Monthly mortality analysis, England and Wales: December 2022

Provisional death registration data for England and Wales, broken down by sex, age and country. Includes deaths due to coronavirus (COVID-19) and leading causes of death.

This is the latest release. View previous releases

Contact:
Email Georgia Brett

Release date:
20 January 2023

Next release:
23 February 2023

1. Main Points

  • In December 2022, there were 49,339 deaths registered in England, 5,871 deaths (13.5%) above the December five-year average (2016 to 2019, and 2021); there were 3,432 deaths registered in Wales, 482 deaths (16.3%) above the December average.

  • In 2022 (using provisional monthly data), deaths were above average in both England and Wales (6.3% and 5.0% above average, respectively), but when accounting for population size and age structure, the age standardised mortality rate (ASMR) for the year was below average for both England and Wales (0.7% and 1.1% below average, respectively).

  • In December 2022, the leading cause of death in both England and Wales was dementia and Alzheimer's disease (12.0% of all deaths in both England and in Wales).

  • In December 2022, the leading cause of excess death in England was influenza and pneumonia, at 574 excess deaths (26.2% above average); in Wales, it was symptoms, signs, and ill-defined conditions (which includes "old age" and "frailty"), at 62 excess deaths (95.4% above average).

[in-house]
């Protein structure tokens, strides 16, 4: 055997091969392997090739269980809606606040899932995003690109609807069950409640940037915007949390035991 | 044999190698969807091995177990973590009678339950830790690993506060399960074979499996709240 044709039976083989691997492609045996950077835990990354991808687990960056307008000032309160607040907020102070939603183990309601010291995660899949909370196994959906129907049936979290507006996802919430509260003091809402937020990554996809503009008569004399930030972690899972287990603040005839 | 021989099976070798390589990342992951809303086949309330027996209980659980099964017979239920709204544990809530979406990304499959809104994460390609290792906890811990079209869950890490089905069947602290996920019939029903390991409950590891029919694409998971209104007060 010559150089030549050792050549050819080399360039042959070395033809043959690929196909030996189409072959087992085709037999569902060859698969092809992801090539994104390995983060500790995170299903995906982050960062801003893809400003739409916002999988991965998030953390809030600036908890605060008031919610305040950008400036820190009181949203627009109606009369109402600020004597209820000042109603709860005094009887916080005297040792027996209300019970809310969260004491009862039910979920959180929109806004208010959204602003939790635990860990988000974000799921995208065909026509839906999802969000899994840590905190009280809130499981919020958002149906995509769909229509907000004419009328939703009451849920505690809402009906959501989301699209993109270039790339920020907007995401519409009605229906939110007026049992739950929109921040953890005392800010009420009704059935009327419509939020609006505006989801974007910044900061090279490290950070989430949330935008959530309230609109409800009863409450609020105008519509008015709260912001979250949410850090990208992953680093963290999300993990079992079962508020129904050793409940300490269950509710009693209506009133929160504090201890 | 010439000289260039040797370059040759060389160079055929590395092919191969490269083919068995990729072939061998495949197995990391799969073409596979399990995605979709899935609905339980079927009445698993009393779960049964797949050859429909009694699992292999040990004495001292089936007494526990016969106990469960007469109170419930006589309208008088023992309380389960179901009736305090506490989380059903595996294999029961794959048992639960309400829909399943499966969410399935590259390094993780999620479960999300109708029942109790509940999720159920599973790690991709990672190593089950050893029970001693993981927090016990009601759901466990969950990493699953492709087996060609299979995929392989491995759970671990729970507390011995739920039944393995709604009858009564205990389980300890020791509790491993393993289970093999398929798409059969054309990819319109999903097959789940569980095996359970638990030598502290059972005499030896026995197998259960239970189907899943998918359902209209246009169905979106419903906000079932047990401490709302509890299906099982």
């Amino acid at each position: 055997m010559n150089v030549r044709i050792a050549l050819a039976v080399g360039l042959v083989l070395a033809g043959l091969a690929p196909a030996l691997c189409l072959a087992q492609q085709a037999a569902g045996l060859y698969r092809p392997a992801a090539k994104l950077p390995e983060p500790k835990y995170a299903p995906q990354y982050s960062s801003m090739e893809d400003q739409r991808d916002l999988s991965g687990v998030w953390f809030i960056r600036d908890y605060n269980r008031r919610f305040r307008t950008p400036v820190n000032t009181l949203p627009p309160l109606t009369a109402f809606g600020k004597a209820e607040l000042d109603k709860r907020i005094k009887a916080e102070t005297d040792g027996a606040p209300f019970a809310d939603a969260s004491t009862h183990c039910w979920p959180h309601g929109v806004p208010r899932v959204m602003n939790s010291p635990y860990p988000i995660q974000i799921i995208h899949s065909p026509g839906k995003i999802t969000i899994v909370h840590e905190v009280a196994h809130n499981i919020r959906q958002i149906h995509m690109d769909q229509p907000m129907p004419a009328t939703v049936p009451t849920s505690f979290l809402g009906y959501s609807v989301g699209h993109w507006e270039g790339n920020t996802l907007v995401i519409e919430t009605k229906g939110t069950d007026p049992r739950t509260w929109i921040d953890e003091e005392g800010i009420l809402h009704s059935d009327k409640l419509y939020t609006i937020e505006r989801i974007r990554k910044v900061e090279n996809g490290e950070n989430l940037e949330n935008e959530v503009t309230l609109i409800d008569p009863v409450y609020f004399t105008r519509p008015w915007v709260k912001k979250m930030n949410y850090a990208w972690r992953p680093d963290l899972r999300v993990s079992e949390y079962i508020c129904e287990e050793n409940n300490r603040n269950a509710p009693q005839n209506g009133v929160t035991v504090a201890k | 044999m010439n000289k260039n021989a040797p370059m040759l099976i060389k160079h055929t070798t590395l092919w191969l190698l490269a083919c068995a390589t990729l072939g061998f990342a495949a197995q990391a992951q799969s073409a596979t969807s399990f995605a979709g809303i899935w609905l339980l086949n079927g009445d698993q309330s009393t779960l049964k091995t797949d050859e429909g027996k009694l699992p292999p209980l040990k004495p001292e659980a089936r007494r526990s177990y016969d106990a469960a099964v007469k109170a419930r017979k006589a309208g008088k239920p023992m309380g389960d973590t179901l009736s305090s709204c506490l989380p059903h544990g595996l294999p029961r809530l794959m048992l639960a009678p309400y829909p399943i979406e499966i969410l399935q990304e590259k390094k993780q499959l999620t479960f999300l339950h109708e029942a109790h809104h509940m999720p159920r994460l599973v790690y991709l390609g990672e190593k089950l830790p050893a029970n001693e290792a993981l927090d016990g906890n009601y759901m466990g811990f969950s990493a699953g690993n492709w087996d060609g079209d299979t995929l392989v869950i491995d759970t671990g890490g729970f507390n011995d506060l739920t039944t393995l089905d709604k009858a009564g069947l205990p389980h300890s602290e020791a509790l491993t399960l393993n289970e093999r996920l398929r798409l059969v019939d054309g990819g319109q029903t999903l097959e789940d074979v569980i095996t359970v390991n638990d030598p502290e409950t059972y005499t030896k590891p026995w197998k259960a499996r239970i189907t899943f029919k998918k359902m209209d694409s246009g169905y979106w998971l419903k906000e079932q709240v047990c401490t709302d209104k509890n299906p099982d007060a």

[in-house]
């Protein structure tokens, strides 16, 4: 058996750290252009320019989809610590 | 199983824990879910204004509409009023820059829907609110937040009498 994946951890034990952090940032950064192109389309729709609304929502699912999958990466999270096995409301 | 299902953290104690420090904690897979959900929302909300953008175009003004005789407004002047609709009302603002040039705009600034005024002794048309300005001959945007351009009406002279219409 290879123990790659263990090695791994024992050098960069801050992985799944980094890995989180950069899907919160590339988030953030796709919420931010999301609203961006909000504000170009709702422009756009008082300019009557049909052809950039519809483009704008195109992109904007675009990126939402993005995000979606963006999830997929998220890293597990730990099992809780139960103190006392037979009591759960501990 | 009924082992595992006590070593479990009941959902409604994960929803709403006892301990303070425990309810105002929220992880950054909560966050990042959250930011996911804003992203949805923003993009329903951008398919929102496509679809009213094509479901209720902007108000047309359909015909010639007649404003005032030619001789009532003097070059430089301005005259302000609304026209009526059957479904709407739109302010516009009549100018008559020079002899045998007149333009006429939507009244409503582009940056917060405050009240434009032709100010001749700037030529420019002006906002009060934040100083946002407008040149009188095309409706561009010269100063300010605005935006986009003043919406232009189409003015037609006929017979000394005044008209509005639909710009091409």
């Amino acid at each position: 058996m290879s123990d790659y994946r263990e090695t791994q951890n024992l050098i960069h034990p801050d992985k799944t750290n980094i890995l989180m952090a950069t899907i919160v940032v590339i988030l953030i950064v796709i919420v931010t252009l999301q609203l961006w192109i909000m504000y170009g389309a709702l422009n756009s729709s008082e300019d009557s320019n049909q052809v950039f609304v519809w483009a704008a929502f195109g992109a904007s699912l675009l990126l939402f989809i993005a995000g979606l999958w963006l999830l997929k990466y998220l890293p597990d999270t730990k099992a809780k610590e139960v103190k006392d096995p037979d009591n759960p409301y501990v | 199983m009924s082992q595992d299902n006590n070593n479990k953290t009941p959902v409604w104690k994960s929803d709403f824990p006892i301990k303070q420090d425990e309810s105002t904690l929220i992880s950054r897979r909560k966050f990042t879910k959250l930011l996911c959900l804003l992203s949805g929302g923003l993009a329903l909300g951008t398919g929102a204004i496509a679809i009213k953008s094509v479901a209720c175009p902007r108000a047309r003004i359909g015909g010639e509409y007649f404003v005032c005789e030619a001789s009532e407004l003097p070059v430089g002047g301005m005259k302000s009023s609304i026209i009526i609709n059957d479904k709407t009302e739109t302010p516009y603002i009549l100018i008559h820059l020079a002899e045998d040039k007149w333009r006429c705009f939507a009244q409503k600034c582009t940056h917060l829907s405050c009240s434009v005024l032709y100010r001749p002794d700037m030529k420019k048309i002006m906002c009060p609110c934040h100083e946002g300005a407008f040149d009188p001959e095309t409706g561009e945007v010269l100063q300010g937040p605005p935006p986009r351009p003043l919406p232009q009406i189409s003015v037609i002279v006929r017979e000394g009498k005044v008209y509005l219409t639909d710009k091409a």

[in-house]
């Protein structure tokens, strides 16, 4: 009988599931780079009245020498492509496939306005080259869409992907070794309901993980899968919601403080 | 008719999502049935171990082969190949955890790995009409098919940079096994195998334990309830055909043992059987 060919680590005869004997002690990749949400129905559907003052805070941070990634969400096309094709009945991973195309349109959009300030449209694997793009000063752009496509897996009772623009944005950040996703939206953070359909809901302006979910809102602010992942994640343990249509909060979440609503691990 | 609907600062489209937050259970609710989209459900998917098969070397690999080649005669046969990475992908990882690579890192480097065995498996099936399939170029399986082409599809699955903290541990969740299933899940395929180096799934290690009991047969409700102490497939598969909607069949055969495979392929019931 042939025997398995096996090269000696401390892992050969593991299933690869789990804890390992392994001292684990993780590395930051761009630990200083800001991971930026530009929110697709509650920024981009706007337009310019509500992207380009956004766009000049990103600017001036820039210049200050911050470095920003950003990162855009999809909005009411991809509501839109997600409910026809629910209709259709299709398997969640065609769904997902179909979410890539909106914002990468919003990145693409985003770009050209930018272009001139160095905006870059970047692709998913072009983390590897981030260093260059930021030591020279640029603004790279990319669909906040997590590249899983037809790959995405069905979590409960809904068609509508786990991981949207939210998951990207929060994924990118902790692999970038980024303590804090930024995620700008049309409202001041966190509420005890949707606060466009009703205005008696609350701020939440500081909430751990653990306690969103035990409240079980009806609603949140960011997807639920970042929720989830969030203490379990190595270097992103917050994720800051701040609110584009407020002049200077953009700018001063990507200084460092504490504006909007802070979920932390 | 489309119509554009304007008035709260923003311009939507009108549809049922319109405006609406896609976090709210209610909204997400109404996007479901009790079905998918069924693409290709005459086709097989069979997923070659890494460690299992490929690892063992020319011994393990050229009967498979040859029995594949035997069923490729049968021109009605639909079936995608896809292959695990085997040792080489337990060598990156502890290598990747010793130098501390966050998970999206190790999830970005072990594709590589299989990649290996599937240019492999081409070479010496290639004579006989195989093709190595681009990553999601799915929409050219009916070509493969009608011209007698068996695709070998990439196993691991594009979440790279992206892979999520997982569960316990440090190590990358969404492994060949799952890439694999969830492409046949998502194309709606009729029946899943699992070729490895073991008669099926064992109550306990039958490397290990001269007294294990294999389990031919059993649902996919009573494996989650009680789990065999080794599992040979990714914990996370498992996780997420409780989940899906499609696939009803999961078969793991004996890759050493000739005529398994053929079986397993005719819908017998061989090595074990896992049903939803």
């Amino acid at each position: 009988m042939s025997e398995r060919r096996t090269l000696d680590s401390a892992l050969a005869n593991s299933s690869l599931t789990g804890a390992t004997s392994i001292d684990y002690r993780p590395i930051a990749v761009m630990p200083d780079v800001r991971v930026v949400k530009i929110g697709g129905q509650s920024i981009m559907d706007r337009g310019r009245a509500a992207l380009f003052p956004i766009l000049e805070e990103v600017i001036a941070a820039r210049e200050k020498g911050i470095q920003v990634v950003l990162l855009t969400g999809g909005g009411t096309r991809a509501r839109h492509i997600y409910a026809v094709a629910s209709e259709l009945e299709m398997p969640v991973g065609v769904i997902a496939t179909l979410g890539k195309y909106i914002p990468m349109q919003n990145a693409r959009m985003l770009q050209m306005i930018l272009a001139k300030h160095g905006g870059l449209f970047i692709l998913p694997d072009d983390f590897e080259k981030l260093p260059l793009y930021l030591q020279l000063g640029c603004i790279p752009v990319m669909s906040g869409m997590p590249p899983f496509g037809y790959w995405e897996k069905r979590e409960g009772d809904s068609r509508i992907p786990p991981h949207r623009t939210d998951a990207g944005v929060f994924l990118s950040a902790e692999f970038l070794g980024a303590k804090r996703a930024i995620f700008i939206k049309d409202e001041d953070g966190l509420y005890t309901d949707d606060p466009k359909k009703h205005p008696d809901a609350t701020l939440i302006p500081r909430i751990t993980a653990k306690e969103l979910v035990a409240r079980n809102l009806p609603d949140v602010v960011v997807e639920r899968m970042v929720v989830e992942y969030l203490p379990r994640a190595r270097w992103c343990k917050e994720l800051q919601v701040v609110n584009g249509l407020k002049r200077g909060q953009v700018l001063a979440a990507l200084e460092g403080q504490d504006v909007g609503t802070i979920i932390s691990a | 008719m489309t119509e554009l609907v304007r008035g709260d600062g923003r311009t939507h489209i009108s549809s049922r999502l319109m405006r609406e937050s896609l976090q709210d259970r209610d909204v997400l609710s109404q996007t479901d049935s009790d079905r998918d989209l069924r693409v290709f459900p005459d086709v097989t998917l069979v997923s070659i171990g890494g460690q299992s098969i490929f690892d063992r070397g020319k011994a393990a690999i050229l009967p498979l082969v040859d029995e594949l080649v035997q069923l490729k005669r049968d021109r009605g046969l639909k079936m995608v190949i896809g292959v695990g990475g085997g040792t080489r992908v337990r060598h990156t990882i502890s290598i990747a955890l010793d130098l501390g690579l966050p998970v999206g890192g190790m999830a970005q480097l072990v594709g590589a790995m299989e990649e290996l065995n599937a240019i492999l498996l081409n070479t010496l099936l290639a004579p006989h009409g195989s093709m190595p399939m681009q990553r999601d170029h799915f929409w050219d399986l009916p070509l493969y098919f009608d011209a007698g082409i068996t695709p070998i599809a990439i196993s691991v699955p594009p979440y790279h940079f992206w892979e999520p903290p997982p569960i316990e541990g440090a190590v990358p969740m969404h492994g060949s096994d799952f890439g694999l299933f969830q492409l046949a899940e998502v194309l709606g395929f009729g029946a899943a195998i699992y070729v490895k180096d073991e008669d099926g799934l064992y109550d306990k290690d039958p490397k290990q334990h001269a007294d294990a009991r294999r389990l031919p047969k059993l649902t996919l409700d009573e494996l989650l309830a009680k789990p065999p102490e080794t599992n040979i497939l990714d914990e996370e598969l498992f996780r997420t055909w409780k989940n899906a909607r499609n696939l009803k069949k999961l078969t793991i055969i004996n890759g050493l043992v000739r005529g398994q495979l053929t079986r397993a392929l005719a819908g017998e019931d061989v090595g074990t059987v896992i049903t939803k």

• For 2022 overall, the leading cause of excess deaths was symptoms, signs, and ill-defined conditions in both England, with 4,756 excess deaths (36.9% above average), and Wales, with 231 excess deaths (30.4% above average).

  • Considering 2022 overall, deaths due to influenza and pneumonia had the greatest number of deaths below average in both England (4,665 fewer deaths; 19.9% below average) and Wales (537 fewer deaths; 27.9% below average).

  • In Quarter 4 (Oct to Dec) 2022, symptoms, signs, and ill-defined conditions remained the most common pre-existing condition mentioned on death certificates for deaths due to coronavirus (COVID-19) in England and Wales, at 1,227 deaths (29.4% of deaths due to COVID-19).

Back to table of contents

2. Death registrations in December 2022

Based on provisional data, there were 49,339 deaths registered in England in December 2022. This was 87 fewer deaths than December 2021 and 5,871 more deaths (13.5%) than the five-year average (2016 to 2019, and 2021).

In Wales, there were 3,432 deaths registered in December 2022. This was 96 more deaths than December 2021 and 482 more deaths (16.3%) than the five-year average.

The five-year average for 2022 has been calculated using the years 2016 to 2019, and 2021. This moves our five-year average along by a year, but does not include the exceptionally high number of deaths seen in 2020. This is so that deaths in 2022 are compared with a five-year average that is up-to-date (rather than 2015 to 2019), while still being close to representing a usual (non-coronavirus (COVID-19) pandemic) year. For more information, see our Understanding excess deaths during a pandemic blog.

Age-standardised mortality rates (ASMRs) are used for comparisons over time rather than numbers of deaths, because ASMRs account for changes to the population size and age structure.